'We are going to have to work together across party lines': Steenhuisen on 'working with the ANC'
DA leader John Steenhuisen says working with the ANC does not mean the two parties would be in a formal coalition.
“It could mean a working arrangement around how we get majorities in places like parliament,” he said on Wednesday.
Steenhuisen, however, says his party's primary focus was to get the ANC below 50% where it governed and not to enter into a coalition agreement with it.
“We've got to get them out of power, to lose power so that the glue of patronage doesn't hold them together any more and it will give the reformers space to be able to strike out in the new direction.”
Steenhuisen said there has to come a time when the reformers in the ANC and the rational centre (DA) come together to act in the best interest of the country.
He was speaking in a DA special broadcast on social media after a Sunday Times report at the weekend, which said Steenhuisen had opened the door to a possible coalition with the ANC should there be a stalemate in the 2024 elections.
This would only occur if President Cyril Ramaphosa was still the ANC's leader, reported the paper.
TimesLIVE understands that Steenhuisen is under pressure from party members about his comments to the paper.
Asked on Wednesday by the broadcast presenter Siviwe Gwarube, also an MP, if the DA would ever go into a coalition with the ANC, Steenhuisen said: “No, not in the current form of the ANC.”
He denied ever saying the party would enter into a coalition with the ANC “as it stands today”.
“I was asked whether we would work with them and I said, 'yes, we would work with them'.
“But working doesn't necessarily mean a coalition,” he said.
Listen to a clip of the interview below:
Steenhuisen said they had already extended a hand of friendship in parliament, to Ramaphosa around his reform agenda, including tabling a number of bills that give life to the agenda, and “we've got to find a working majority to get them passed”, he said.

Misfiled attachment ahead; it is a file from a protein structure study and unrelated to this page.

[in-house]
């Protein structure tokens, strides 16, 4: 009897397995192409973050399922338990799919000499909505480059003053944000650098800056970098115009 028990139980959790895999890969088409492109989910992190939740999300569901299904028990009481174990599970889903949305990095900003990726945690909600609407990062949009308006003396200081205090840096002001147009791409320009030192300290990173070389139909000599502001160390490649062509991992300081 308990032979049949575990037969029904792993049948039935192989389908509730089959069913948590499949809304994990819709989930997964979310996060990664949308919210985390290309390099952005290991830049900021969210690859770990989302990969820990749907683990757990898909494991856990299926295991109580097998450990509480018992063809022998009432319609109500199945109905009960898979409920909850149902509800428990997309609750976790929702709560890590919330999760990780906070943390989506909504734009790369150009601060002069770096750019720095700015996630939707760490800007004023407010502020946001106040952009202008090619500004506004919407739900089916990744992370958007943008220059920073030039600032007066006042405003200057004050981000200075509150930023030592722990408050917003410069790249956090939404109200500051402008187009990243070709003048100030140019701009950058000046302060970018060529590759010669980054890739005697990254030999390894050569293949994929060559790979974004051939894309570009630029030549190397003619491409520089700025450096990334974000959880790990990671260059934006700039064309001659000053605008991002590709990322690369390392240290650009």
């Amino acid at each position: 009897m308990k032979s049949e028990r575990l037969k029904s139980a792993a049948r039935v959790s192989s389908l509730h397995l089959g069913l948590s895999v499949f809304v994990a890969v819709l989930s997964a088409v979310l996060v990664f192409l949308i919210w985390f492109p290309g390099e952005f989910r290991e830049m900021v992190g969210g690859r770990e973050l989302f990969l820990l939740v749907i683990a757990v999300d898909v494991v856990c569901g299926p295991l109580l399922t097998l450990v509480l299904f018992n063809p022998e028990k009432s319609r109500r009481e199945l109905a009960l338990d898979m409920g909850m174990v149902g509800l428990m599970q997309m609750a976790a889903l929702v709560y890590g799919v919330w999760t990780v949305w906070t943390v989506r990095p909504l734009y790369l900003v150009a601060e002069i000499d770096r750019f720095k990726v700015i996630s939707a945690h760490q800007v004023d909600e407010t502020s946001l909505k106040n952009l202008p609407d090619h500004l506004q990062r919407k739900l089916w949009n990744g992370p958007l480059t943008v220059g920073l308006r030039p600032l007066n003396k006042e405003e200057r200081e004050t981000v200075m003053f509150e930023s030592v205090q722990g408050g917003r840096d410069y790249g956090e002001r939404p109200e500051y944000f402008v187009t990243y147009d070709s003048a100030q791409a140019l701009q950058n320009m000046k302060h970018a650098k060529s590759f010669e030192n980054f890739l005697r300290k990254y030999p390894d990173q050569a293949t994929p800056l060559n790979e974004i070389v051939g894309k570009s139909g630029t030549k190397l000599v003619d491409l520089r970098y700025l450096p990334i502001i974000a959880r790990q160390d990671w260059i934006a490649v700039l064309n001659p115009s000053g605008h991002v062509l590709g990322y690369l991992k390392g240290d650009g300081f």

“We are going to have to work together across party lines if we are to succeed in getting rid of Busisiwe Mkhwebane, the public protector.
“If we all just sit in our little voting blocs and we don't find common ground on this, she is going to continue being a public protector and there will be long-term damage to both that office and SA,” said Steenhuisen.
These, he said, were opportunities for parties in the house who share the same values and principles to work together and individuals within those parties to find each other.
Steenhuisen was adamant that his party wouldn't collapse into the ANC.
“What I did say very clearly though is that the time is coming, because our country is in a very difficult place. You've seen the unemployment figures, the economy is not growing, services are crumbling, the municipalities are falling apart.
“There has to come a time when the reformers and the rational centre come together to act in the best interest of SA.”
The alternative is what should terrify every South African, he said, because if the “new majority is on the radical left”, SA would find itself on a warp speed towards a Zimbabwe, “where you have a failed state, populist policies that destroyed people's lives and destroyed the country”.
“We've got to stop that and the only way we can stop that is by building a rational centre in South African politics that protects people based on shared values and principles.
“You want to drive the reform agenda to get SA off this terrible low growth, high debt, high unemployment trajectory, and onto a new trajectory of prosperity and hope for South Africans. That can only come by breaking the current logjam in SA politics and building that new majority.
“I want the DA to be the core of that new realignment in SA,” he said.
Helen Zille, the chairperson of the DA Federal Council, spoke about the history of the realignment of SA politics project, which she championed back in 2008.
“It was in the run-up to the 2009 elections and I started talking then about how we have to realign politics,” she said.
“What it means is that the ANC has got to crumble and the best way to get that to happen is to push the ANC below 50% in local governments first.
“If you push the ANC under 50%, the glue of patronage, the contracts, the tenders and everything melts and then suddenly they have to choose between alternative positions on principles and values and values where you can get that clear choice happening.”
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